Archive for May, 2005
Sunday, May 22nd, 2005
Sylvia tagged me yesterday. I’m embarrassed to say I had to look up what it meant. *blush* Yes, I can be a little on the slow side.
Total Number of Books I Own:
Gulp! I ‘think’ it’s just short of 1000 books.
Last Book I Bought Non-fiction:
Goal, Motivation, and Conflict by Deb Dixon.
Just bought ‘Dead to the World’ by Charlaine Harris, ‘Blue Twilight’ by Maggie Shayne, ‘Mr. Impossible’ by Loretta Chase, ‘Storm Front’ by Jim Butcher, ‘The Stand’ by Stephen King, ‘If Angels Burn’ by Lynn Viehl, ‘To Tame a Wolf’ by Susan Krinard, and ‘Red-Hot Cajun’ by Sandra Hill. Yes, that was all in one day. :-O
Last Book(s) I Read Non-fiction:
Word Painting by Rebecca McClanahan
Still reading ‘What Rough Beast’ by H. R. Knight
5 Books That Mean A Lot To Me(because they taught me what I liked about romance)
A Rose in Winter by Kathleen Woodiwiss
Heart of Thunder by Johanna Lindsey
Hawk and the Dove by Virginia Henley
Desired by Virginia Henley
The Dark Series by Christine Feehan, who showed me what paranormal romance could be.
Saturday, May 21st, 2005
I am currently looking for my next book deal. I have finished my Brava obligations and am now technically unemployed. A typical position for a writer to be in. I’ve written eleven books since 2001–and that doesn’t count the six partials sitting in my file cabinet, some of which are over 200 pages long. I know that’s not very many compared to some, but much more compared to others. Of those books, eight are published and two are waiting for release dates. All these stories vary in length from 12K to 86K. Why am I bringing this up? Because lately (I say lately, but it’s been since last year.) I’ve heard from various parties that my work doesn’t count. Keep in mind, these people were not being mean in any way, shape or form. They were giving me their honest opinions.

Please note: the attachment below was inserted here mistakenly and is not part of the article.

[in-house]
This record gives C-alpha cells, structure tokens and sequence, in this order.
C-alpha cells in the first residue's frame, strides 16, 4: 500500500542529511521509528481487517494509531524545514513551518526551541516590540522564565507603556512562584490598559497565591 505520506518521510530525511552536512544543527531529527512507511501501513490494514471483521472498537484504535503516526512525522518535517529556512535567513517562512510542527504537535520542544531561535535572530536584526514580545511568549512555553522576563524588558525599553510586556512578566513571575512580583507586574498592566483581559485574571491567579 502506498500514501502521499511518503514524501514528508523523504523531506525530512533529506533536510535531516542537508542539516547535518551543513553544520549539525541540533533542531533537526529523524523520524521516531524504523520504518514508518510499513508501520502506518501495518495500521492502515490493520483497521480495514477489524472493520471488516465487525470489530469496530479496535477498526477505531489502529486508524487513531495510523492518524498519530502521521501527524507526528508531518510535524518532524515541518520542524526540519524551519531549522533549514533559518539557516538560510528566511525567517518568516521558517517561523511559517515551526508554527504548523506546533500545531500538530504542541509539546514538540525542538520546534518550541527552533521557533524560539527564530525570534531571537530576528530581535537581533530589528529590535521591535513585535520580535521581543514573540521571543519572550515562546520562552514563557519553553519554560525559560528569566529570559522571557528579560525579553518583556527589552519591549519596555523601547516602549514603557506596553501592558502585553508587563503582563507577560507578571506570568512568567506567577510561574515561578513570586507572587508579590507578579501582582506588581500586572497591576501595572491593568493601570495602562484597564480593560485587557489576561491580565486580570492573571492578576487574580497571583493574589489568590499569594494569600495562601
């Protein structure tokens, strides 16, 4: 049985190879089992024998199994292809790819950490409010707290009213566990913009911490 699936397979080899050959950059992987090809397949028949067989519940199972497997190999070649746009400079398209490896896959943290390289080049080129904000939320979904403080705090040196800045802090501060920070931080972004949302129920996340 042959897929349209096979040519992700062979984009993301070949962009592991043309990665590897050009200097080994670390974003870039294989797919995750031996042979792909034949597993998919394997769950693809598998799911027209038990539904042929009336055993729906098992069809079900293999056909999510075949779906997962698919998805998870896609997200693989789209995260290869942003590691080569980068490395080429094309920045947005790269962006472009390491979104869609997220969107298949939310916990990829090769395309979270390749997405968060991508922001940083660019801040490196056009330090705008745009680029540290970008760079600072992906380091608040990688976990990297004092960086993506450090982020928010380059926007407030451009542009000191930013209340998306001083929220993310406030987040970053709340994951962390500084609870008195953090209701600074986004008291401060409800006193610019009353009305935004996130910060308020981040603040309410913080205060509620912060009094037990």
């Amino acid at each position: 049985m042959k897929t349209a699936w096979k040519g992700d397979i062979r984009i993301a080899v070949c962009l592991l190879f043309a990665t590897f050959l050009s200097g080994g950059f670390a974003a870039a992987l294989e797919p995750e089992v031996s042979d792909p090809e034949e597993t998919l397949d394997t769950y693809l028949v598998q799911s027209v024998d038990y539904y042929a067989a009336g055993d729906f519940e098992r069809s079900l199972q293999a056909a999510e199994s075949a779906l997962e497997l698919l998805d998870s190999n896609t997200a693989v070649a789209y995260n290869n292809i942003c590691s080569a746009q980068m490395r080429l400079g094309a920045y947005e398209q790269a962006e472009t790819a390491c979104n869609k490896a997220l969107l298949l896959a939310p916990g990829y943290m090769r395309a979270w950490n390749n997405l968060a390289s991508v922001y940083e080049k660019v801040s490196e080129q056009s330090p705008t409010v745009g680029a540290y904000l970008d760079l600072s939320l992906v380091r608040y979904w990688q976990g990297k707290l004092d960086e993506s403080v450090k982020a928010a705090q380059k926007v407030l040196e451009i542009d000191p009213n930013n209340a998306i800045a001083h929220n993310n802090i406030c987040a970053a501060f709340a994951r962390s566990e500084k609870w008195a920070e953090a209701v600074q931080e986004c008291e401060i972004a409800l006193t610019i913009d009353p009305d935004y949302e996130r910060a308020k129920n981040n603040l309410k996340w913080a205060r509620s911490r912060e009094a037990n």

It started with my editor at Kensington, who is direct, dedicated, and extremely hard working. When I mentioned my EC books, she said they really didn’t count for much in NY. Fair enough. You can’t fault someone for speaking their mind. That sentiment carried over to my agent, who’s kickass at his job. He said that none of the NY publishing houses would count my work at EC as having finished product under my belt. (This conversation stemmed from whether I could sell on a partial and synopsis rather than a finished book.) I’d accepted their opinions, because they know a hell of a lot more about the publishing business than I EVER will.
That brings me to today. I contacted a writer’s organization about their membership requirements. Apparently, my EC book (they don’t count my ebooks, only paperbacks) is the only one that counts, not my Bravas.
This is why I got so upset the other day over the RWA’s upcoming changes. I’m sick of having no place to fit in. And I’m mad at myself for caring about it in the first place.
So I ask again, when do I count? How many books does it take before I’m actually considered an author? 15? 20? 100? Do they have to be specific types of books? Obviously, since that’s what everyone is telling me. Last night Linda Lael Miller told me you have to have a sense of humor to survive this business. Boy, she wasn’t kidding.
Friday, May 20th, 2005
I was talking to Sylvia yesterday (as you can see from my previous blog entry). We were lamenting about how hard it is to write single title books. I know not everyone has a problem with reaching 400 pages. If you’re in this category, go away I don’t want to talk to you right now. ;-P No! Wait! Actually, I do want to speak with you.